The fact that the friars did not list tarantado and other Spanish sexual expletives (including that other notorious “p” word that President Manuel L. Quezon was said to spew out left and right) may have been because they knew it did not have to be translated.
So why did we end up using tarantado and all those Spanish words? My guess is that we suffered for centuries with Spaniards using the words as insults, then, imitating our oppressors, began to use them as well.
It occurred to me that we Filipinos do tend to use, as expletives, words that put down other people’s intelligence: gonggong and gago. The two words were not in the “Vocabulario.” Being a native Minnan Chinese speaker, I’ve long suspected gonggong as being of Chinese origin, my father and his businessman friends frequently using gong to scold me not for poor academic performance but for choosing to teach!
I do wonder about the contexts through which non-Chinese Filipinos took up the word … and decided to say it twice, which could have meant the target person was doubly stupid or, as we do when we repeat a word, to make it less harsh, or even affectionate, as we do with people’s names e.g., Bongbong, Tingting, etc.
Gago was more elusive. It was not listed in the “Vocabulario” but gaga was, with no definitions suggesting stupidity. So I turned to Jose Villa Panganiban, who has an entry for gaga, which turns out to be borrowed from Spanish, referring to “one who stammers, stutter or pronounces badly” with derived meanings of “one who can’t understand things or usually misinterprets meanings of things.” Gago is not a separate entry but part of gaga, cited as the masculine form.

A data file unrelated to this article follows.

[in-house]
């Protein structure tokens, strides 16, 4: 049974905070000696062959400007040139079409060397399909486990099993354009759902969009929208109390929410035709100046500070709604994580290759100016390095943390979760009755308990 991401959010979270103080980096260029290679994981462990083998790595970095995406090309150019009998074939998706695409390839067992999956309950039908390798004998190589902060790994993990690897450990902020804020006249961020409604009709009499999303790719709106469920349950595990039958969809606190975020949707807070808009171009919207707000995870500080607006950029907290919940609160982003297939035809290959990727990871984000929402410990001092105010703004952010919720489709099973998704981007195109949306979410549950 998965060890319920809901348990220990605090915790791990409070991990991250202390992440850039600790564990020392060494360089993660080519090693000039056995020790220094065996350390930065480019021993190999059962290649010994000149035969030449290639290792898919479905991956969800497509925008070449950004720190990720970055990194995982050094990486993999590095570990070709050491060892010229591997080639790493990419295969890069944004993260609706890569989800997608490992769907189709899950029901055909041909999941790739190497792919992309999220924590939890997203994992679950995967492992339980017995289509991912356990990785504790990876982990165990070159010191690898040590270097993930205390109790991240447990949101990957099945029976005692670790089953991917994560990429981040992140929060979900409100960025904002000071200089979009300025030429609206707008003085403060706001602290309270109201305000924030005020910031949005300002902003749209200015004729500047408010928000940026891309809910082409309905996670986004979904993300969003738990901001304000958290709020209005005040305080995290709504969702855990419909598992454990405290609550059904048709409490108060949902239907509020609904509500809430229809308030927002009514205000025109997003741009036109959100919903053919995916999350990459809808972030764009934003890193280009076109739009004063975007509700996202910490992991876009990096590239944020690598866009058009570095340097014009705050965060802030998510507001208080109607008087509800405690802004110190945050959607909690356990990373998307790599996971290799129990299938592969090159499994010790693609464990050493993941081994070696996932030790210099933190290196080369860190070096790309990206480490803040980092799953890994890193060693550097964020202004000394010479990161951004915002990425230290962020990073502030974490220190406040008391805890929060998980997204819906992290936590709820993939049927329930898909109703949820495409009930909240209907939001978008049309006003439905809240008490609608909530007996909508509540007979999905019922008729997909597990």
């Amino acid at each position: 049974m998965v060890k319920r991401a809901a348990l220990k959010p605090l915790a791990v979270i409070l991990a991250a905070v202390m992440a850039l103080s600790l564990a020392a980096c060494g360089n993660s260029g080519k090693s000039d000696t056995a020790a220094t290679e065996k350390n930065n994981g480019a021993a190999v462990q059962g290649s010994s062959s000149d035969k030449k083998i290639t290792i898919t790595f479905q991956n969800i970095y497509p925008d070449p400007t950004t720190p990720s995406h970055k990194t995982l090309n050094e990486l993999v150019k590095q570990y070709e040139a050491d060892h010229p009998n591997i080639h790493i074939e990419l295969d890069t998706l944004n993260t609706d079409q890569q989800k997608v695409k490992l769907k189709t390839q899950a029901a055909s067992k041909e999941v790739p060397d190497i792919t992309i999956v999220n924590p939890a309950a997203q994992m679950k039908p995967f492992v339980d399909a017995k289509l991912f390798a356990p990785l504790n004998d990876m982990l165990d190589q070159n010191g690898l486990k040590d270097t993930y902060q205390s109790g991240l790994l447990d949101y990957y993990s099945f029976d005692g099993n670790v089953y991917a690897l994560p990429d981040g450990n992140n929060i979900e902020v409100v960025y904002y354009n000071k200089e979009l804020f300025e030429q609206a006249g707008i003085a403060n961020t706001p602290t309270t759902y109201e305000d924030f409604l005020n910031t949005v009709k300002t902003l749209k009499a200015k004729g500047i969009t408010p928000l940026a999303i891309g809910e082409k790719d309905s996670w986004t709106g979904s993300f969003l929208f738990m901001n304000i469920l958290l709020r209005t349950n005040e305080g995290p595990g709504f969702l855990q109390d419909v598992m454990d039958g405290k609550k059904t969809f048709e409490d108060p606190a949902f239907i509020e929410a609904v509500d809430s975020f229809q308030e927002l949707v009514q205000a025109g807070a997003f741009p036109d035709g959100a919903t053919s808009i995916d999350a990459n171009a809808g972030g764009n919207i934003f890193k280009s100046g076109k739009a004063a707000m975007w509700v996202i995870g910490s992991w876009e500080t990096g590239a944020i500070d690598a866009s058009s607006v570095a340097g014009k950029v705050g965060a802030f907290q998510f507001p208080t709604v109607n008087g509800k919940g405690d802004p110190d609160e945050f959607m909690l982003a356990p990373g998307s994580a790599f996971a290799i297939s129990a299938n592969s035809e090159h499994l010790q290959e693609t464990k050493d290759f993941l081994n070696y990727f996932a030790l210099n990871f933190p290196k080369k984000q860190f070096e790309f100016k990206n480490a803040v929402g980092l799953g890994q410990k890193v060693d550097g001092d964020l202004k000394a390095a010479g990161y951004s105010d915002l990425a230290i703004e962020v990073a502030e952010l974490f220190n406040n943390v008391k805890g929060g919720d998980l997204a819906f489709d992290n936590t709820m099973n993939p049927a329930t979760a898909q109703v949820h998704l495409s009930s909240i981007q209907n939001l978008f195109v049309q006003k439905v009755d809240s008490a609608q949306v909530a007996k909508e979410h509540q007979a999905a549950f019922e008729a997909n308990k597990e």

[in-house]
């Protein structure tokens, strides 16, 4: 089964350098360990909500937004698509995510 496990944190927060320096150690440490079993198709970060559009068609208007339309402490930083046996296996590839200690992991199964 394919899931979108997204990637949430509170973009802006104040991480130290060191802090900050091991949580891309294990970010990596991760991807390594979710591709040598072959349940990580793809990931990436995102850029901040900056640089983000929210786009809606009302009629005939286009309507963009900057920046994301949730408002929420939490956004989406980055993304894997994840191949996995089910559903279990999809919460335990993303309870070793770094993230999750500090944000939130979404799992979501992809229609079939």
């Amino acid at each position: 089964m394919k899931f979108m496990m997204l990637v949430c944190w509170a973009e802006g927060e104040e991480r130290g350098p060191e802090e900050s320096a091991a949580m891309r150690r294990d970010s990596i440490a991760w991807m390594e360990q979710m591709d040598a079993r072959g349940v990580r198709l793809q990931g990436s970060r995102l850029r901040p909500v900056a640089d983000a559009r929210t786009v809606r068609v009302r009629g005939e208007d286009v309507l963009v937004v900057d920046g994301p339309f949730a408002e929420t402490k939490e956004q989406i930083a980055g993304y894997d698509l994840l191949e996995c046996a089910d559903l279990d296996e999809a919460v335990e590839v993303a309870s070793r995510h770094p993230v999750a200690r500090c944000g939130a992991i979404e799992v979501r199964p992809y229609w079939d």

So, there, that cerebral quickie exercise — I admit I only had about an hour to look through the “Vocabulario” — shows you what you can, and can’t do with dictionaries, old or new, as a research tool. It seems our contemporary profanities came late, through Spanish and American colonialism; I need not name the many English expletives that litter our conversations, as well as through encounters with the Chinese, who came to the Philippines as merchants and, for those who stayed, as vendors, and other professions that brought them into close contact with the local population. We borrowed words around food … and gonggong; I’m trying to imagine the contexts where the words were exchanged and borrowed.
We see, too, how analyzing the dictionaries isn’t just a matter of what’s listed but also what’s not listed, as well as the lack of identification of vulgar words, which you do find in modern dictionaries.
Although our friar-lexicographers were hardworking and had many examples of usage in a sentence or even in riddles, we would still need other bodies of written work, like novels, to look at the context of the use of words. We could look at Francisco Balagtas’ “Florante at Laura” (published in 1838), or Rizal’s two novels from the late 19th century, but we don’t know if they were censoring themselves with profanities.
Fortunately, for researchers in the years ahead, they will have ample material to analyze, not just dictionaries but all our online and digitized newspapers, novels and short stories, teleseries and movies … and presidential speeches. No more mysteries of the profane for them.